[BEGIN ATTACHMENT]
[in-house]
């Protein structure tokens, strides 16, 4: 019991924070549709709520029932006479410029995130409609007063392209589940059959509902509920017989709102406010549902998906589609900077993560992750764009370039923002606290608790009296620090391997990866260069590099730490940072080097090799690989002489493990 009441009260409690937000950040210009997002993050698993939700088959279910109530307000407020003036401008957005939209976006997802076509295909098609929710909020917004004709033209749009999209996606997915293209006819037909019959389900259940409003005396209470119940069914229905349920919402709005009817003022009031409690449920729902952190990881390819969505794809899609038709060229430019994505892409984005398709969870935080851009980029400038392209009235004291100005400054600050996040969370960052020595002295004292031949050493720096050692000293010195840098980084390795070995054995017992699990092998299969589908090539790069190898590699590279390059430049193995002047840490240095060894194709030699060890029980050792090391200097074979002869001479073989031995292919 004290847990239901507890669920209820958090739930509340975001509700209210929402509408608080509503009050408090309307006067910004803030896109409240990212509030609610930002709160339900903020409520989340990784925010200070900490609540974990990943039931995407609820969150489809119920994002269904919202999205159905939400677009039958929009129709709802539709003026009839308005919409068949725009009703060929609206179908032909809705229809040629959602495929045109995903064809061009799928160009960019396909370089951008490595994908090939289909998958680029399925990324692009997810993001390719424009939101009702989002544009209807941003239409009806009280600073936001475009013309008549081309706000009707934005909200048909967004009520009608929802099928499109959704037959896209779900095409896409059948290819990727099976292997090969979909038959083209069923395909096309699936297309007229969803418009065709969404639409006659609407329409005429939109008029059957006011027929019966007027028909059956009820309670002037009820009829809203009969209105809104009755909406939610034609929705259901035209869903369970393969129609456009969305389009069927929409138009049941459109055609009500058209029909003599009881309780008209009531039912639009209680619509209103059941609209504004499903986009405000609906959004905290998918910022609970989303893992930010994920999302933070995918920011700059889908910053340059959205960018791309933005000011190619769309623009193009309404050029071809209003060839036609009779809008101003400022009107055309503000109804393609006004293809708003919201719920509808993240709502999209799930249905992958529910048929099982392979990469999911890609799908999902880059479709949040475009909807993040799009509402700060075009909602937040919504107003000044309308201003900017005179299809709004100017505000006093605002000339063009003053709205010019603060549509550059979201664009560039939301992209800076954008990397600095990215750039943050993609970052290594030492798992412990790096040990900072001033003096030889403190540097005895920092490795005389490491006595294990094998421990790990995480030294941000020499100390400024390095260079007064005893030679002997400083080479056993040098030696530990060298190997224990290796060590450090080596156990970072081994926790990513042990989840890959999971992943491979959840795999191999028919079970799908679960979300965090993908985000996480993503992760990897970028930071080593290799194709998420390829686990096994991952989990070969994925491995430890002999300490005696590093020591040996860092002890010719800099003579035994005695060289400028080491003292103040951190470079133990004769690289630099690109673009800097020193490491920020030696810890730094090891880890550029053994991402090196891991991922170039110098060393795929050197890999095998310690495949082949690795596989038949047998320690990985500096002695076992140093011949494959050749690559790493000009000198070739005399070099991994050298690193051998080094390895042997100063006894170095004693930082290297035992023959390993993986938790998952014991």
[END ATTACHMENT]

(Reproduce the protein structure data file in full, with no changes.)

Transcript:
[in-house]
């Protein structure tokens, strides 16, 4: 019991924070549709709520029932006479410029995130409609007063392209589940059959509902509920017989709102406010549902998906589609900077993560992750764009370039923002606290608790009296620090391997990866260069590099730490940072080097090799690989002489493990 009441009260409690937000950040210009997002993050698993939700088959279910109530307000407020003036401008957005939209976006997802076509295909098609929710909020917004004709033209749009999209996606997915293209006819037909019959389900259940409003005396209470119940069914229905349920919402709005009817003022009031409690449920729902952190990881390819969505794809899609038709060229430019994505892409984005398709969870935080851009980029400038392209009235004291100005400054600050996040969370960052020595002295004292031949050493720096050692000293010195840098980084390795070995054995017992699990092998299969589908090539790069190898590699590279390059430049193995002047840490240095060894194709030699060890029980050792090391200097074979002869001479073989031995292919 004290847990239901507890669920209820958090739930509340975001509700209210929402509408608080509503009050408090309307006067910004803030896109409240990212509030609610930002709160339900903020409520989340990784925010200070900490609540974990990943039931995407609820969150489809119920994002269904919202999205159905939400677009039958929009129709709802539709003026009839308005919409068949725009009703060929609206179908032909809705229809040629959602495929045109995903064809061009799928160009960019396909370089951008490595994908090939289909998958680029399925990324692009997810993001390719424009939101009702989002544009209807941003239409009806009280600073936001475009013309008549081309706000009707934005909200048909967004009520009608929802099928499109959704037959896209779900095409896409059948290819990727099976292997090969979909038959083209069923395909096309699936297309007229969803418009065709969404639409006659609407329409005429939109008029059957006011027929019966007027028909059956009820309670002037009820009829809203009969209105809104009755909406939610034609929705259901035209869903369970393969129609456009969305389009069927929409138009049941459109055609009500058209029909003599009881309780008209009531039912639009209680619509209103059941609209504004499903986009405000609906959004905290998918910022609970989303893992930010994920999302933070995918920011700059889908910053340059959205960018791309933005000011190619769309623009193009309404050029071809209003060839036609009779809008101003400022009107055309503000109804393609006004293809708003919201719920509808993240709502999209799930249905992958529910048929099982392979990469999911890609799908999902880059479709949040475009909807993040799009509402700060075009909602937040919504107003000044309308201003900017005179299809709004100017505000006093605002000339063009003053709205010019603060549509550059979201664009560039939301992209800076954008990397600095990215750039943050993609970052290594030492798992412990790096040990900072001033003096030889403190540097005895920092490795005389490491006595294990094998421990790990995480030294941000020499100390400024390095260079007064005893030679002997400083080479056993040098030696530990060298190997224990290796060590450090080596156990970072081994926790990513042990989840890959999971992943491979959840795999191999028919079970799908679960979300965090993908985000996480993503992760990897970028930071080593290799194709998420390829686990096994991952989990070969994925491995430890002999300490005696590093020591040996860092002890010719800099003579035994005695060289400028080491003292103040951190470079133990004769690289630099690109673009800097020193490491920020030696810890730094090891880890550029053994991402090196891991991922170039110098060393795929050197890999095998310690495949082949690795596989038949047998320690990985500096002695076992140093011949494959050749690559790493000009000198070739005399070099991994050298690193051998080094390895042997100063006894170095004693930082290297035992023959390993993986938790998952014991």